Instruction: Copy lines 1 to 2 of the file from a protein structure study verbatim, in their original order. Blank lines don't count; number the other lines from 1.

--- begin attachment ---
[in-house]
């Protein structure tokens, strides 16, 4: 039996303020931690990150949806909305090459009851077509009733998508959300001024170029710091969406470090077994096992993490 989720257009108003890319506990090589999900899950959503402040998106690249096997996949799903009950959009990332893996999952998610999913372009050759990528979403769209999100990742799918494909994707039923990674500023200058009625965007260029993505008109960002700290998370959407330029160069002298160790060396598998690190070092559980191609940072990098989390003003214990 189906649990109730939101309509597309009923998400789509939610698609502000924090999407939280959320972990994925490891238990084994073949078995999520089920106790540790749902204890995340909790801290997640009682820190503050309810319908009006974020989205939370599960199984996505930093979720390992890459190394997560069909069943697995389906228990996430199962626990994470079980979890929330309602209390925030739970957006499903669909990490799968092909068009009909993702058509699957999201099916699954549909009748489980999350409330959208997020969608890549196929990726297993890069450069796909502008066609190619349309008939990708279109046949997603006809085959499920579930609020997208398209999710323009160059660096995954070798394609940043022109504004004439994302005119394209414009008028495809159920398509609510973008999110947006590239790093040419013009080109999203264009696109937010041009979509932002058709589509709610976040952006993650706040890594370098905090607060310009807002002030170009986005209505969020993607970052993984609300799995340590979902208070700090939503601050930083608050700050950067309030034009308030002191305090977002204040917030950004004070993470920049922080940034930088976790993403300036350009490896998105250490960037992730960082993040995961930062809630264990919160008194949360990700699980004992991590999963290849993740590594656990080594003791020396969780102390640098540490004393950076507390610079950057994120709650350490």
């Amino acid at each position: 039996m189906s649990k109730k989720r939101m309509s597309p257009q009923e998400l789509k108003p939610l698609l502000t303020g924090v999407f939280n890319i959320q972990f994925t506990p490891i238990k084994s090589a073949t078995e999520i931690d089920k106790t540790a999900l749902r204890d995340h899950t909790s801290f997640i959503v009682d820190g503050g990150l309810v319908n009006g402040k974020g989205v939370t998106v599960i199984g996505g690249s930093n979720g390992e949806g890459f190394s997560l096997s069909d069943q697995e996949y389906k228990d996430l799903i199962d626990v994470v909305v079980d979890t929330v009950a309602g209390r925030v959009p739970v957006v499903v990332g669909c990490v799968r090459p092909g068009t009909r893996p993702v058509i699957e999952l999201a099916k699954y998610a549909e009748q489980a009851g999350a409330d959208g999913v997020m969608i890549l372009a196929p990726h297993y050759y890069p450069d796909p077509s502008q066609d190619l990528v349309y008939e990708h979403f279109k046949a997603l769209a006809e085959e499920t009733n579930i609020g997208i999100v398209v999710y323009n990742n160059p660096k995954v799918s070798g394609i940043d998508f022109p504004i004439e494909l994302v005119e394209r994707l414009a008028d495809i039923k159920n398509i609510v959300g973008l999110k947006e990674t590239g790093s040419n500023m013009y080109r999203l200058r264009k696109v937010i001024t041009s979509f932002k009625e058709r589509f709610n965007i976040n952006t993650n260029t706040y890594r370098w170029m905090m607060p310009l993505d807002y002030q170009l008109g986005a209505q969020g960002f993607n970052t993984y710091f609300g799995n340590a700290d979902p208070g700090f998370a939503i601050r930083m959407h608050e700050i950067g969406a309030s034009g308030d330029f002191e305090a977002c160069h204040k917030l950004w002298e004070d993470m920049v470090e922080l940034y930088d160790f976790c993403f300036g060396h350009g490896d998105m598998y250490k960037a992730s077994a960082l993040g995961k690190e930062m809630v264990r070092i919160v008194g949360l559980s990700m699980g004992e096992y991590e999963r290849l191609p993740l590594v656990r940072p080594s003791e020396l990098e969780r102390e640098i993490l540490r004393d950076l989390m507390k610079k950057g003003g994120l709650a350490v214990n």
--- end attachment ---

[in-house]
């Protein structure tokens, strides 16, 4: 039996303020931690990150949806909305090459009851077509009733998508959300001024170029710091969406470090077994096992993490 989720257009108003890319506990090589999900899950959503402040998106690249096997996949799903009950959009990332893996999952998610999913372009050759990528979403769209999100990742799918494909994707039923990674500023200058009625965007260029993505008109960002700290998370959407330029160069002298160790060396598998690190070092559980191609940072990098989390003003214990 189906649990109730939101309509597309009923998400789509939610698609502000924090999407939280959320972990994925490891238990084994073949078995999520089920106790540790749902204890995340909790801290997640009682820190503050309810319908009006974020989205939370599960199984996505930093979720390992890459190394997560069909069943697995389906228990996430199962626990994470079980979890929330309602209390925030739970957006499903669909990490799968092909068009009909993702058509699957999201099916699954549909009748489980999350409330959208997020969608890549196929990726297993890069450069796909502008066609190619349309008939990708279109046949997603006809085959499920579930609020997208398209999710323009160059660096995954070798394609940043022109504004004439994302005119394209414009008028495809159920398509609510973008999110947006590239790093040419013009080109999203264009696109937010041009979509932002058709589509709610976040952006993650706040890594370098905090607060310009807002002030170009986005209505969020993607970052993984609300799995340590979902208070700090939503601050930083608050700050950067309030034009308030002191305090977002204040917030950004004070993470920049922080940034930088976790993403300036350009490896998105250490960037992730960082993040995961930062809630264990919160008194949360990700699980004992991590999963290849993740590594656990080594003791020396969780102390640098540490004393950076507390610079950057994120709650350490």